Every morning, we compile the links of the day and dump them here… highlighting the big story line. Because there’s nothing quite as satisfying as a good morning dump.
The Celtics looked awful and overwhelmed in Game 3, as Cleveland was able to get its shooters going and defended more aggressively, taking Jaylen Brown and Al Horford completely out of the game en route to a 30-point win.
So, quite understandably, the onus is on Boston coach Brad Stevens to make the necessary adjustments to extend Game 4 until the fourth quarter. The Celtics were buried by halftime of Game 3.
Boston Globe: Now it’s the Celtics’ turn to make adjustments
Standards alone made Marcus Smart grimace at the thought of anyone shooting 50 percent from 3-point range against his team.
“It does bother me,” the Celtics guard said after yesterday’s practice at Quicken Loans Arena. “We’re a better defensive team than that, because we’ve guarded the 3 well this entire year, and in this series. For them to go out there and do exactly what we know they want to do — shoot 3’s — to go out there and lay an egg was not up to par for us.”
Cleveland’s 17-for-34 performance from long range included a 4-for-4 effort by Kyle Korver and four other Cavs making three.
Boston Herald: Celtics know they have to fix defensive breakdowns
When the Cavaliers put Tristan Thompson into the starting lineup in game 2, it instantly made the Cavaliers more physical down low. The Celtics may want to consider throwing Baynes into the starting lineup, and moving Mook to the bench. Playing Baynes at the 5 gives the Celtics a much better matchup all around, assuming Thompson is on the floor. They would be able to move Horford to the 4, where he is better suited to guard Kevin Love. If we are lucky, this would also lead to more Al Horford vs Kevin Love matchups down low… Horford will eat him alive. This could lead to either an easy bucket for Horford, or forcing Cleveland to double team him leaving someone open for the dish.
Here lies the issue, though. Putting Baynes in the starting lineup forces the Celtics to remove Mook Morris, noted Lebron stopper (not game 3, though.) The Lebron duties will fall mostly on Jaylen Brown. Without a doubt, Jaylen will have at least 2 fouls by the end of the first quarter. Keeping him out of foul trouble will be important, because the Celtics will need his scoring down the stretch.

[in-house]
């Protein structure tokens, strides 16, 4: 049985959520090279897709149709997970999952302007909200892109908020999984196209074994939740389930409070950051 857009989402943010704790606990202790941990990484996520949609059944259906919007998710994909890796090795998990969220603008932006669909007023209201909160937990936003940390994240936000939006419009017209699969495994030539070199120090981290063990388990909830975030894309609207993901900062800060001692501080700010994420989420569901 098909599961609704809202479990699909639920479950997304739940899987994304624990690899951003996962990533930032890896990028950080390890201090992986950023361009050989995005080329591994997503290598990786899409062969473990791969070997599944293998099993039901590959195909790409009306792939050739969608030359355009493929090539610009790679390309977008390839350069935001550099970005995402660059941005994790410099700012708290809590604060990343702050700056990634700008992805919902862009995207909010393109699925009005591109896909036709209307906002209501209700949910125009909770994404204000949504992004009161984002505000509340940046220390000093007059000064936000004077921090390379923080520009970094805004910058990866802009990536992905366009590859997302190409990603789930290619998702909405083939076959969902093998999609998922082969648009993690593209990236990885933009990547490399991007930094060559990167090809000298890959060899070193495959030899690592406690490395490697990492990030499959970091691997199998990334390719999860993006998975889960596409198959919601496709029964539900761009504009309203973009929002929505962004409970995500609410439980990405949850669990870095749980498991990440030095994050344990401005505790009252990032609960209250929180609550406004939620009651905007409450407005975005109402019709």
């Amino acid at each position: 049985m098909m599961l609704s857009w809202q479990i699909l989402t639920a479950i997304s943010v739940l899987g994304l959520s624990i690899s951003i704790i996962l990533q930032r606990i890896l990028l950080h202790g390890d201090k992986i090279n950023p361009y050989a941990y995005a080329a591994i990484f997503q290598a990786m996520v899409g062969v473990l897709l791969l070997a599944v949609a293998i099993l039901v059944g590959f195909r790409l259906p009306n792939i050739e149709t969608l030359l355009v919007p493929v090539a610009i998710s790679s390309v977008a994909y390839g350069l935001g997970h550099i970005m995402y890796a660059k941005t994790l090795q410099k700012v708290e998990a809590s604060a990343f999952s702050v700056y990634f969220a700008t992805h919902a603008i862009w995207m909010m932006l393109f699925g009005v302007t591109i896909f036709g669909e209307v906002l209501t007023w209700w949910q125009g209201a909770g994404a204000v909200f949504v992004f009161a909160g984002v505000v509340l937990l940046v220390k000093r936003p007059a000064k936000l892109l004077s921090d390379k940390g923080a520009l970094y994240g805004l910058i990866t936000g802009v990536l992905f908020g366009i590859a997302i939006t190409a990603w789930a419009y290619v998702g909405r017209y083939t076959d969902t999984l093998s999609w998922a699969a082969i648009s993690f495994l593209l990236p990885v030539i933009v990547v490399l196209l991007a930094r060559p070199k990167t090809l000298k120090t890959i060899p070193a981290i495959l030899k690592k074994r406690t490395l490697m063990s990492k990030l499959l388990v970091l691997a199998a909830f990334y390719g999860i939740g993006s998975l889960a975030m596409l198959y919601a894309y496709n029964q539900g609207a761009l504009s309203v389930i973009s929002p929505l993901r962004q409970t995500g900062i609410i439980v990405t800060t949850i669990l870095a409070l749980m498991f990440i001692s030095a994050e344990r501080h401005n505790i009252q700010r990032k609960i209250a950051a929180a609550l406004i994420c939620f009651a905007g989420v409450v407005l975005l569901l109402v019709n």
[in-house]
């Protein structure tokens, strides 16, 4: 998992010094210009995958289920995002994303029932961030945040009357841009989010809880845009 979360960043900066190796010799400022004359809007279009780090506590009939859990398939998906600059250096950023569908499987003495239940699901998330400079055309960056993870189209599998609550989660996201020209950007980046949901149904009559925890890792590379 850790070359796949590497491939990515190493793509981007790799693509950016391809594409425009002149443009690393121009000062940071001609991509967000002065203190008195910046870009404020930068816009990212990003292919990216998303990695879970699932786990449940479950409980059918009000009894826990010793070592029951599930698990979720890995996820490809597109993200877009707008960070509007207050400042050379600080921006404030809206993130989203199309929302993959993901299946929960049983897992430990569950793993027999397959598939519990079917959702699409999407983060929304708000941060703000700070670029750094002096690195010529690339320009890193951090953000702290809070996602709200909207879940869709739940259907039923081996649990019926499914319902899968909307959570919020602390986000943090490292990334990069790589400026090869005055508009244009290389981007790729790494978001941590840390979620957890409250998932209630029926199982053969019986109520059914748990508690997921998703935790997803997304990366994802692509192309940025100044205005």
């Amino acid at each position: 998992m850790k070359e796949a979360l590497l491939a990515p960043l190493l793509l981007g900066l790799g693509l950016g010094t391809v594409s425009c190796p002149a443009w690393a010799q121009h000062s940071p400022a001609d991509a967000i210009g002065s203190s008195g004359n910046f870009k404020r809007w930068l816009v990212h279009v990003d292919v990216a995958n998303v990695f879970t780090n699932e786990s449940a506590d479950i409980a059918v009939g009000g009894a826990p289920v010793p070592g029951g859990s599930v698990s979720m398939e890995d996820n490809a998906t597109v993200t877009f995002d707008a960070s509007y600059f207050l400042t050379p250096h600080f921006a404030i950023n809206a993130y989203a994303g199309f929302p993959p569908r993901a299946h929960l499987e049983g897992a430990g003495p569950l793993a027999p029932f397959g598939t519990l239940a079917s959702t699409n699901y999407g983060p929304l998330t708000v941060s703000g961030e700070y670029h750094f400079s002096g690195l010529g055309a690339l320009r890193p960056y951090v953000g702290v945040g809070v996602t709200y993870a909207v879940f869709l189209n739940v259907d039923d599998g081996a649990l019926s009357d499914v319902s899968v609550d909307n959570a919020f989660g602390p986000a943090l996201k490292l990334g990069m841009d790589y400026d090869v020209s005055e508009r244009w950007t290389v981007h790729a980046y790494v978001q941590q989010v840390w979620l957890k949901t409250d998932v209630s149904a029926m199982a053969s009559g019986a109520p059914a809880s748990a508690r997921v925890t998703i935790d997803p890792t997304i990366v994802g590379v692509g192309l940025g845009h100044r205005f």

Also, defending the 3 point line. Cleveland went 17-34 from deep in game 3. We knew they weren’t going to be the wretched shooters they were in games 1 and 2, but the Celtics need to do a better job on that front. The Cavaliers have shooters in Kyle Korver, JR Smith, and Kevin Love… there’s no denying that. They’re going to hit some shots, and the Celtics will have to live with some of them. But the Celtics have done a great job defending the 3 point line all season, so I don’t expect it to be a glaring issue moving forward.
On Page 2: Al Horford needs to be BIG in game 4
The back story of Horford vs. Lebron James and the Cavaliers in the playoffs is not a pretty one. In four previous encounters — in 2009, 2015 and 2016 while with Atlanta, in 2017 after signing with Boston — Horford’s teams went 1-16. For all of his individual and group success to that point, including four All-Star selections, Horford averaged just 10.9 points and 4.3 rebounds in the four series. He had an average plus/minus of minus-53 per series, according to basketball-reference.com.
The narrative changed as the current East finals began. Horford scored 20 points in less than 28 minutes of Game 1, helping Boston to a blowout victory. Even with Cleveland coach Tyronn Lue tabbing center Tristan Thompson to match up with Horford in Game 2 — Thompson had a history of strong defense against the Celtics veteran — Horford managed 15 points, 10 rebounds, two steals and two blocks as Boston won again. In two games, he shaved 31 points off that negative plus/minus.
… and then came game 3. 7 points, 2-4 shooting for Al Horford. The Celtics desperately need a big game from Playoff Al tonight:
James, before the series began, said: “He’s their rock. [He] always is even keel. … He’s been in big games, in big series. If things get chaotic, they know they can always go to Al to do something.”
You’re damn right, Lebron. Things definitely got chaotic in game 3 of the Philadelphia series, and check out Al here:
Calm, cool, and collected. The Celtics needed a big bucket, so they went to Big Al. Lebron hit the nail right on the head. When the Celtics are in a position of angst, Al Horford is there to save the day. If Playoff Al can return to form, the Celtics are primed to play a more competitive game than they did in game 3.